Curiosity Cap

Do you ever approach a new situation with the assumption it is going to be terrible?

Perhaps it’s the biting cold of your first winter run. Or the inaugural road trip with a young child. Or a medical procedure that carries the expectation of pain.

The potential list is endless; we greet new experiences with a suitcase full of expectation expressed as worries or complaints.

About something we’ve never done.

We anticipate the discomfort. The annoyances. The pain.

And by doing so, we prime the pump for reality to bear out our assumptions.

Helping to ensure that the anticipated awfulness comes to be.

There is a different way.

Put down that suitcase of expectations and put on that cap of curiosity.

My curiosity cap. And a reminder not to take things too seriously.
My curiosity cap. And a reminder not to take things too seriously.

After all, this is something you haven’t experienced before, right? Or, even if you’ve done it prior, there are some variables that have been manipulated so that it is no longer the same event.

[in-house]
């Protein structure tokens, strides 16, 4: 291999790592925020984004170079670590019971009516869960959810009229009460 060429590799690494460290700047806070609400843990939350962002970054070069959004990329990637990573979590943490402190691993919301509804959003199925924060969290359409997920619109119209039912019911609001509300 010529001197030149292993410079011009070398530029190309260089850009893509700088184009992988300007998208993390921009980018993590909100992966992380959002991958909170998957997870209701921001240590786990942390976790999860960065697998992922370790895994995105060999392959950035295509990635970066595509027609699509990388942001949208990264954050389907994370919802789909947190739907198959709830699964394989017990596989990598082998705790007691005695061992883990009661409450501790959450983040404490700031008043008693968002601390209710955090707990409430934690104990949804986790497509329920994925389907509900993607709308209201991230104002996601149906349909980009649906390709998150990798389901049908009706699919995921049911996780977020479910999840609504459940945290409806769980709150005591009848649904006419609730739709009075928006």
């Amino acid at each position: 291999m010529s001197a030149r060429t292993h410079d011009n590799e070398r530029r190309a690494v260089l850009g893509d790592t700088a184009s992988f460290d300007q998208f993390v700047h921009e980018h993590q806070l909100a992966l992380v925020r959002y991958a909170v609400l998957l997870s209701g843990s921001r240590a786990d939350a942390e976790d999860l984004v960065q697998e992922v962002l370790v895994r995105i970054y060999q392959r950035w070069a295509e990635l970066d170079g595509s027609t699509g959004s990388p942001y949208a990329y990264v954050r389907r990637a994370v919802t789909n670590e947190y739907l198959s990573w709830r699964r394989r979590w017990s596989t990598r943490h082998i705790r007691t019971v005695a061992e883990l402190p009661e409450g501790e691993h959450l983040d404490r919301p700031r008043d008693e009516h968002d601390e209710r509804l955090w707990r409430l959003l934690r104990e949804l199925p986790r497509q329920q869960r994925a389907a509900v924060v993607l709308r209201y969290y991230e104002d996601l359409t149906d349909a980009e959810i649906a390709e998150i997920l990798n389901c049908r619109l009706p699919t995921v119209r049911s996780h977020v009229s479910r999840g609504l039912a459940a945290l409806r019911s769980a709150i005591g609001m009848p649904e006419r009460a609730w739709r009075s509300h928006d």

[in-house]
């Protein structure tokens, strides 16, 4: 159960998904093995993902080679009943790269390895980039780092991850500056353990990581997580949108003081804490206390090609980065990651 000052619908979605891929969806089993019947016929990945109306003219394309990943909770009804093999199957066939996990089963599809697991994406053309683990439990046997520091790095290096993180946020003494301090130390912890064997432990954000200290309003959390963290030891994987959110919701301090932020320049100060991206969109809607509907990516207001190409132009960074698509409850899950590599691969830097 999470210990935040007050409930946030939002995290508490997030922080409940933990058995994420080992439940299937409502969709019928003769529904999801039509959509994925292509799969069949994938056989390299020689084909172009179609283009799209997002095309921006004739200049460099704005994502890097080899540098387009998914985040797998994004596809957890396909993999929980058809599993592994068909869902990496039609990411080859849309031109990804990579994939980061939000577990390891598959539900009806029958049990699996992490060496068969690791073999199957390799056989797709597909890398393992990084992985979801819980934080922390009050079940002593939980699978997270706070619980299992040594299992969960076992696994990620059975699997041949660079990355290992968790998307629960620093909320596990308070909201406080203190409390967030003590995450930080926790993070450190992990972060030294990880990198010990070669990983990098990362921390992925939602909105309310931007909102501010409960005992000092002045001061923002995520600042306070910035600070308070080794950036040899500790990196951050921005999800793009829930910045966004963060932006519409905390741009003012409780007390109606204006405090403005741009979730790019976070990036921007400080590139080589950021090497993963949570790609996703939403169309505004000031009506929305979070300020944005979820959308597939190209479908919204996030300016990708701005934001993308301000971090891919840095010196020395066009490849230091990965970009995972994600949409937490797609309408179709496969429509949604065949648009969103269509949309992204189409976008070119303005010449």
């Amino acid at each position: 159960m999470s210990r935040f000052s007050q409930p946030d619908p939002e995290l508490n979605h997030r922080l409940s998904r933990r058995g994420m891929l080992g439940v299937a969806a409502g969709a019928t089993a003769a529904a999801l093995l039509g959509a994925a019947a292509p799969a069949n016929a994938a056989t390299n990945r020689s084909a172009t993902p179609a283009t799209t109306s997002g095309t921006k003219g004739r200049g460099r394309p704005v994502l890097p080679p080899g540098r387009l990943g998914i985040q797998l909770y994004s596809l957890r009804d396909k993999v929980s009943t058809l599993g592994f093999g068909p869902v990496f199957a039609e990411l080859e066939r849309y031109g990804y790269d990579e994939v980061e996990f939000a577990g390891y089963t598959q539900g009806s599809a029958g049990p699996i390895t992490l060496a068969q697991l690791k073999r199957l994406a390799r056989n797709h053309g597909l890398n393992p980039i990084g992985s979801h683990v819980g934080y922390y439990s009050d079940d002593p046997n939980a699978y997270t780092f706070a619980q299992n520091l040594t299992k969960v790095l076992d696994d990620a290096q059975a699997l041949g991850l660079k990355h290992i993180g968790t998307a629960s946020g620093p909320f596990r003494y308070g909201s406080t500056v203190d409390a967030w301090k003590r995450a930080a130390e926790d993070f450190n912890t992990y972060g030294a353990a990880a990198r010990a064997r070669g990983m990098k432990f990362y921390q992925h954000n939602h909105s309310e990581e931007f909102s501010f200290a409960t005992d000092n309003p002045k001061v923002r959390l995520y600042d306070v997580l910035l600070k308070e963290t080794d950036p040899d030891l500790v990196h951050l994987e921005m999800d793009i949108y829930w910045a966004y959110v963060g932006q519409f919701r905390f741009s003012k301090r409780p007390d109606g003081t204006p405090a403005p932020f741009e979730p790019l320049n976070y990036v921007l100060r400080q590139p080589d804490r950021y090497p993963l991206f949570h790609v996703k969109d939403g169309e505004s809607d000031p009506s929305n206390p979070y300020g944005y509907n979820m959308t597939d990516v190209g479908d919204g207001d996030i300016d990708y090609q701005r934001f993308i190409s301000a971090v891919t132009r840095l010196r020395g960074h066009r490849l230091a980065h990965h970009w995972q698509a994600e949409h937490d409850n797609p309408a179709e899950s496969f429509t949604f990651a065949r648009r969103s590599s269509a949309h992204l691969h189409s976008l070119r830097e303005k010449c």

So rather than lead with a conclusion of full-on suckitude, approach with a sense of curiosity.

I wonder how the cold air is going to feel on my lungs.

It will be interesting to see how the baby responds to travel.

I’m intrigued to see what it feels like to have my body repaired.

And yes, you may find that it is terrible.

But you also leave the door open for the discovery that it’s not.

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